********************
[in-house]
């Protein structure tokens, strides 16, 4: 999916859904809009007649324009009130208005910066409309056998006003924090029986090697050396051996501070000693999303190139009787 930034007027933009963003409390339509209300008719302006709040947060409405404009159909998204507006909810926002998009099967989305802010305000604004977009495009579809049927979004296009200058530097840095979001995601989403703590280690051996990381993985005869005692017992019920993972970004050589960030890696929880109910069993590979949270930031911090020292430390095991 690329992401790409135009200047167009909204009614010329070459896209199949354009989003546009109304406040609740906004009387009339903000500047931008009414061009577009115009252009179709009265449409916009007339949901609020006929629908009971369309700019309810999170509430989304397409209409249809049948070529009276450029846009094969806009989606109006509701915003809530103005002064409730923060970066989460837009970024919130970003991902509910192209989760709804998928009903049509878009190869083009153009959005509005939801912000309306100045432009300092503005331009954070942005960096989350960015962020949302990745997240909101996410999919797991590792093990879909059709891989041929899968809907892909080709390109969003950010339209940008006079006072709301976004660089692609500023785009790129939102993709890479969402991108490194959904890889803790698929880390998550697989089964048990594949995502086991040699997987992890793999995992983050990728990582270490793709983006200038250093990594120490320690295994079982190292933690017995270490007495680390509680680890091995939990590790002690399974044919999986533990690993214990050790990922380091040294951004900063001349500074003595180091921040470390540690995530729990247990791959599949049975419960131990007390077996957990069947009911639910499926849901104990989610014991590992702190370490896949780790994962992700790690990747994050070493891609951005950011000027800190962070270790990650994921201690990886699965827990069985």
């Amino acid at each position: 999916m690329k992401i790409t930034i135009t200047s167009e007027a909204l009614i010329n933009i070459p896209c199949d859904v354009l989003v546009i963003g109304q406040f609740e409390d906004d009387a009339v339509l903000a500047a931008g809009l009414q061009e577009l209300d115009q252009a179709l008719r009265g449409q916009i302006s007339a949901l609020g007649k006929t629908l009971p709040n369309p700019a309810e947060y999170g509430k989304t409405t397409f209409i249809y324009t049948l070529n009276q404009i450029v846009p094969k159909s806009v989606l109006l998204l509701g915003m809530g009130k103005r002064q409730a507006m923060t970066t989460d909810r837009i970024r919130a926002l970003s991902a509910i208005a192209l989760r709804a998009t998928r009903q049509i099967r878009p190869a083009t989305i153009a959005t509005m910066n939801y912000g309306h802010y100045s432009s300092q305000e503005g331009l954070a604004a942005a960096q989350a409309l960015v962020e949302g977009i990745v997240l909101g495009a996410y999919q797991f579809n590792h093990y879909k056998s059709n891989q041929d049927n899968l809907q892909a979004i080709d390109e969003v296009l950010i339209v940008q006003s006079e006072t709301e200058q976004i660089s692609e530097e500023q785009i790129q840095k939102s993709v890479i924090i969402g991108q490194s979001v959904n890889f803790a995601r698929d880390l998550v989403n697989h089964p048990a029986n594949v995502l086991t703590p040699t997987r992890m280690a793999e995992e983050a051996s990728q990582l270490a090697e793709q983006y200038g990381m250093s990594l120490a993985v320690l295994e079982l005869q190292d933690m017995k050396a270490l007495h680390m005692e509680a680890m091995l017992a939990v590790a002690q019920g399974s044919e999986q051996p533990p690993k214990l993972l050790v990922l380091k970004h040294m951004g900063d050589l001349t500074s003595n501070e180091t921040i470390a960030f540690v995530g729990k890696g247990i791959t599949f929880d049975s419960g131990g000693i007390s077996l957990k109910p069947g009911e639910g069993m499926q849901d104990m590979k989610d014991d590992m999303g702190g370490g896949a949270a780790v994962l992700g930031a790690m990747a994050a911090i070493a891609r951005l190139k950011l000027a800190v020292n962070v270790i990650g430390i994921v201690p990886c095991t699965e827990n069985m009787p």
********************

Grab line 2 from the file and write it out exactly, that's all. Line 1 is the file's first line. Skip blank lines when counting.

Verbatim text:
């Protein structure tokens, strides 16, 4: 999916859904809009007649324009009130208005910066409309056998006003924090029986090697050396051996501070000693999303190139009787 930034007027933009963003409390339509209300008719302006709040947060409405404009159909998204507006909810926002998009099967989305802010305000604004977009495009579809049927979004296009200058530097840095979001995601989403703590280690051996990381993985005869005692017992019920993972970004050589960030890696929880109910069993590979949270930031911090020292430390095991 690329992401790409135009200047167009909204009614010329070459896209199949354009989003546009109304406040609740906004009387009339903000500047931008009414061009577009115009252009179709009265449409916009007339949901609020006929629908009971369309700019309810999170509430989304397409209409249809049948070529009276450029846009094969806009989606109006509701915003809530103005002064409730923060970066989460837009970024919130970003991902509910192209989760709804998928009903049509878009190869083009153009959005509005939801912000309306100045432009300092503005331009954070942005960096989350960015962020949302990745997240909101996410999919797991590792093990879909059709891989041929899968809907892909080709390109969003950010339209940008006079006072709301976004660089692609500023785009790129939102993709890479969402991108490194959904890889803790698929880390998550697989089964048990594949995502086991040699997987992890793999995992983050990728990582270490793709983006200038250093990594120490320690295994079982190292933690017995270490007495680390509680680890091995939990590790002690399974044919999986533990690993214990050790990922380091040294951004900063001349500074003595180091921040470390540690995530729990247990791959599949049975419960131990007390077996957990069947009911639910499926849901104990989610014991590992702190370490896949780790994962992700790690990747994050070493891609951005950011000027800190962070270790990650994921201690990886699965827990069985």